LEHI, Utah - The data the National Security Administration is accused of mining may ultimately be stored in a massive facility overlooking the Utah Valley.
The accusation that the NSA has acquired phone records for millions of people -- and potentially Internet and credit card information as well -- has turned renewed attention to the data center being constructed on Camp Williams on the Salt Lake-Utah County line.
Reaction to the reports of data mining by the NSA has been met with a mixture of surprise, outrage and explanation.
"When you have this much data collection going on, we all ought to be concerned," Sen. Mike Lee, R-Utah, said in an interview Thursday with FOX 13.
Lee said he understood the need to protect Americans from terror attacks, but added that privacy needed to be respected as well.
"Individual Americans need to rest assured that their government isn't spying on them," Lee said.
In a statement to FOX 13, Utah Sen. Orrin Hatch, who sits on the Senate Judiciary Committee, disagreed with his colleague. He insisted the data collection has been conducted in a lawful way.
"The fact is that America has enemies and we need the tools to fight them," Hatch wrote. "But we also need to make sure that this program continues to be carefully monitored and that members of Congress continue to be informed on any interactions with the FISA court, which has proven effective at balancing our individual liberties and the need to protect our homeland."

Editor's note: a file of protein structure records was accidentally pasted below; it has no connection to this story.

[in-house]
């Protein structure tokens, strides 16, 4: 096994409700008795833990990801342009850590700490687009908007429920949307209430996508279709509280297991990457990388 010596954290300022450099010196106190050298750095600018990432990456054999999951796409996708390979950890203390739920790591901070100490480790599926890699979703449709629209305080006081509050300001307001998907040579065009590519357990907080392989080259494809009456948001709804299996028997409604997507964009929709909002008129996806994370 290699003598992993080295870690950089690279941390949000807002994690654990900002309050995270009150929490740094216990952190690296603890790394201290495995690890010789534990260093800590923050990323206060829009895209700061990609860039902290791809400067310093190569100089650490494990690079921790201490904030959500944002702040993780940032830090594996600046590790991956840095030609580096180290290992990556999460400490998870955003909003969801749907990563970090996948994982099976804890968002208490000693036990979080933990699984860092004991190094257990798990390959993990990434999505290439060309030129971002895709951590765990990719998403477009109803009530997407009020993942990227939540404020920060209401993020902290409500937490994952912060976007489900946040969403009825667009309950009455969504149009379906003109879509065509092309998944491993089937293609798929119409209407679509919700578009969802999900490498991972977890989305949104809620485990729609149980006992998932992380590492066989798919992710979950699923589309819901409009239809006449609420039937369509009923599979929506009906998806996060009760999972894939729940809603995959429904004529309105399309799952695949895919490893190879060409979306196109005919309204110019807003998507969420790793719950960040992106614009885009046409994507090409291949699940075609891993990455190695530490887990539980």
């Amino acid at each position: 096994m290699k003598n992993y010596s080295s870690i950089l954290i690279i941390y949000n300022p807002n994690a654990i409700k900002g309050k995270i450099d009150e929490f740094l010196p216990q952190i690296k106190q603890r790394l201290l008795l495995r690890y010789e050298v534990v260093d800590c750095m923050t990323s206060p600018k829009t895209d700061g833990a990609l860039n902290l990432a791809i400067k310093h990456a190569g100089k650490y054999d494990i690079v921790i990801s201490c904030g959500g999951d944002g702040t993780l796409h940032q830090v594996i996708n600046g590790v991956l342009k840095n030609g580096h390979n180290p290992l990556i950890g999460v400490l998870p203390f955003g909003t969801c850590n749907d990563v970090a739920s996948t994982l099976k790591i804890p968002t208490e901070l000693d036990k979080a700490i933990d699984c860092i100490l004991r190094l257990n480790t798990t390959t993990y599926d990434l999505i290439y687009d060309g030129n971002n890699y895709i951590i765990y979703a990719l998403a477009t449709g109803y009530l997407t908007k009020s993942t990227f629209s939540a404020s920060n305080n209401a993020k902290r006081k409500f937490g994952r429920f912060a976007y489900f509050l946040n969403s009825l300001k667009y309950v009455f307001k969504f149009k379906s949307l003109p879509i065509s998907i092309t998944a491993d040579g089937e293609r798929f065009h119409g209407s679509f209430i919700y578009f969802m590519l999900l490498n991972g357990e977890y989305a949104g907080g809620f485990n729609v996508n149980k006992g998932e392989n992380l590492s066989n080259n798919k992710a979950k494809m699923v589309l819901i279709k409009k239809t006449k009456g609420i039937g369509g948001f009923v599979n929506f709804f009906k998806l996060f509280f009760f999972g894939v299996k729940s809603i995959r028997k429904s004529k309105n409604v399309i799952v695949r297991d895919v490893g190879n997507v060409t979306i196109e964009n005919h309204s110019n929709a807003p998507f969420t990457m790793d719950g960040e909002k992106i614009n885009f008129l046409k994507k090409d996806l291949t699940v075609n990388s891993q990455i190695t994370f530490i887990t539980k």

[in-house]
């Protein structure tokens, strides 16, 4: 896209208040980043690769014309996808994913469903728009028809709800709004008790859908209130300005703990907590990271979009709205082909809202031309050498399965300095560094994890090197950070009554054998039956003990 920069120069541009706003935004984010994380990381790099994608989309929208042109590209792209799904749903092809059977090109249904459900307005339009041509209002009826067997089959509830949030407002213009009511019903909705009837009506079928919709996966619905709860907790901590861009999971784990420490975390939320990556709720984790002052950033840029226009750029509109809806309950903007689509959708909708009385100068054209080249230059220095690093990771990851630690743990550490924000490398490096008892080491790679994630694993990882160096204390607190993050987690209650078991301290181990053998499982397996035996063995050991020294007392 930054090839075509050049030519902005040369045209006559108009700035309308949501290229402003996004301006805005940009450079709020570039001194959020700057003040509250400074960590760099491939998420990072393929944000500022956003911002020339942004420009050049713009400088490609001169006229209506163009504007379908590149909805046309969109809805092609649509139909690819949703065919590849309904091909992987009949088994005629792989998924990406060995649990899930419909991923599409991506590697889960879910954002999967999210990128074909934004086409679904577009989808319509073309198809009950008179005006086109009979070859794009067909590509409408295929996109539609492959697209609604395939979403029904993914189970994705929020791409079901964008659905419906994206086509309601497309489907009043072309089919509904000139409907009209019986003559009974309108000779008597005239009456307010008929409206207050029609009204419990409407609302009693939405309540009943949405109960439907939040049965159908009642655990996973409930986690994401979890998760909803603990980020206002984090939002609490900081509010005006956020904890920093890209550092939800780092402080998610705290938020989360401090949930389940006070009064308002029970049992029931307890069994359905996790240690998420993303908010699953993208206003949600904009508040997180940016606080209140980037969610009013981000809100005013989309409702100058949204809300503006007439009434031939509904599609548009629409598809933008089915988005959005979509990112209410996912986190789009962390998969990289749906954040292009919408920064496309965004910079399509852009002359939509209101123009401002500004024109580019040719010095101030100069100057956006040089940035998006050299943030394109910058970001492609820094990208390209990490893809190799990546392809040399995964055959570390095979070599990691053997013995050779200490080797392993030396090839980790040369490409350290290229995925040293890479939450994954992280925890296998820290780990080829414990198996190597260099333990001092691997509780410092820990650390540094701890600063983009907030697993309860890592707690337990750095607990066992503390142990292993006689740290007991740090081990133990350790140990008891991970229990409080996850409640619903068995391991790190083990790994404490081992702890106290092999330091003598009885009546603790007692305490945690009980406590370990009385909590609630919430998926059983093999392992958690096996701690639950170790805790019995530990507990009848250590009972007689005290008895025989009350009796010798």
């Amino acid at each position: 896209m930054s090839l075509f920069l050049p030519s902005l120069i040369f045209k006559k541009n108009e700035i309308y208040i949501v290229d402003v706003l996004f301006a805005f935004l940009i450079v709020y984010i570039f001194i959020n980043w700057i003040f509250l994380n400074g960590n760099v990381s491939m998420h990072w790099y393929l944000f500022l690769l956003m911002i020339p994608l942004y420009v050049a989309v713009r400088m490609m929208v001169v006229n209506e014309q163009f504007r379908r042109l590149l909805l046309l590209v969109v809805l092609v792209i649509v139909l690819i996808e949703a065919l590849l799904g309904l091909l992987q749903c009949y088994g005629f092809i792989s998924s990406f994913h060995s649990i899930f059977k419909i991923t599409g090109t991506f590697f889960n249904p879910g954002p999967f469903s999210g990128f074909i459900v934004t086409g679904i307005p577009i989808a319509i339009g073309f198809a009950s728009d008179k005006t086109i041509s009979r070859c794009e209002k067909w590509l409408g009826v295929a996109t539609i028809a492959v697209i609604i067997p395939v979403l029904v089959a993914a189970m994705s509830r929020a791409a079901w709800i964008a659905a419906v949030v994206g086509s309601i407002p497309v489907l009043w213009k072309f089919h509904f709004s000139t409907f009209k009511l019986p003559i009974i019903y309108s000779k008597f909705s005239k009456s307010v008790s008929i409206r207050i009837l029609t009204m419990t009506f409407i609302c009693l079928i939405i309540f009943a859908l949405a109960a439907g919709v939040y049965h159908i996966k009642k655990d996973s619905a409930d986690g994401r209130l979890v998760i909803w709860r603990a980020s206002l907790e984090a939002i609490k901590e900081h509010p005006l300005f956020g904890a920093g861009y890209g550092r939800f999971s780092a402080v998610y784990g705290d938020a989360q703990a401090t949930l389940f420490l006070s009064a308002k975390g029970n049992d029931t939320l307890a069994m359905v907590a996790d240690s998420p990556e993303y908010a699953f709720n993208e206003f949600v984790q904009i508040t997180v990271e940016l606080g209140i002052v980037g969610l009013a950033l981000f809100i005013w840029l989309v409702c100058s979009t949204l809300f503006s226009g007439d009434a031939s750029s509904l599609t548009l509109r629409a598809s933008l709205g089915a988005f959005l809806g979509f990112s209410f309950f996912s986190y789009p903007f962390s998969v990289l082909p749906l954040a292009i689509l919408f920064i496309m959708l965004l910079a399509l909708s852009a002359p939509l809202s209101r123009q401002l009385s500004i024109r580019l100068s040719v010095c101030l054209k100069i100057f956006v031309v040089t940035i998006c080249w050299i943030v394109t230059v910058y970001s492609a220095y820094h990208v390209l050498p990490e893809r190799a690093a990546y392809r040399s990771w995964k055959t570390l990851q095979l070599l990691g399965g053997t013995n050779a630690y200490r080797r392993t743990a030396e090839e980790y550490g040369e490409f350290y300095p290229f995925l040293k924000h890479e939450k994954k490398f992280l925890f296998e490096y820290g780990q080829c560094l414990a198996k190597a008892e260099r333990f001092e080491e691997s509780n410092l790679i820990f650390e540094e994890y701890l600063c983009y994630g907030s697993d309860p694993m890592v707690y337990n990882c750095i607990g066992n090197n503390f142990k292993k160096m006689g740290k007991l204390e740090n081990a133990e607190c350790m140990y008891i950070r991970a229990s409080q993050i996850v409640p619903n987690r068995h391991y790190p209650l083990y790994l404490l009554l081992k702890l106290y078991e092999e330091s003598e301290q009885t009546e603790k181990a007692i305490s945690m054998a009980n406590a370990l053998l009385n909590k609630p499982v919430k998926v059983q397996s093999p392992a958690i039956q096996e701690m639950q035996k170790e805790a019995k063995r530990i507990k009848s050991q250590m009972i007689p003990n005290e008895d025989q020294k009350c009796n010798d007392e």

The American Civil Liberties Union of Utah and other groups have expressed deep concern about the size and scale of the NSA's data gathering, and turned their attention to the Utah Data Center, which reportedly will open in October.
"We're mining data, we're gathering data and it's all done secretly," ACLU of Utah director Karen McCreary said of the facility. "We don't even know what's going on."
On Thursday, FOX News Channel quoted a former NSA official saying that a program was begun in 2007, tapping into U.S. Internet companies to pull audio, video and photographs. The official told FOX News that the Utah Data Center is believed to be a repository for all of that material.
The facility is more than 1 million square feet in size, according to a U.S. Army Corps of
Engineering bid packet prepared for its construction. Early designs had four "data halls" to store information and two substations to power the facility. It would also use 1.7 million gallons of water each day to cool it, and have three days worth of fuel storage for an emergency.
The Utah Data Center is being built at an estimated cost of $1.9 billion. Utah politicians hailed the facility's construction as an economic boom for the area when ground was broken last year.
The Libertas Institute, a Utah-based Libertarian think tank, called those same political leaders out on Thursday after the NSA data mining revelations.
"When the NSA facility in Utah was announced, local officials praised it for the jobs it would bring. As Americans are now learning, those jobs entail harvesting the data generated by innocent Americans not suspected of any crime, in contradiction to the Fourth Amendment to the U.S. Constitution," Libertas director Connor Boyack wrote to FOX 13.
"We are patiently waiting for those same officials to speak out in defense of Utahns' privacy and demand more transparency and accountability on the part of the NSA."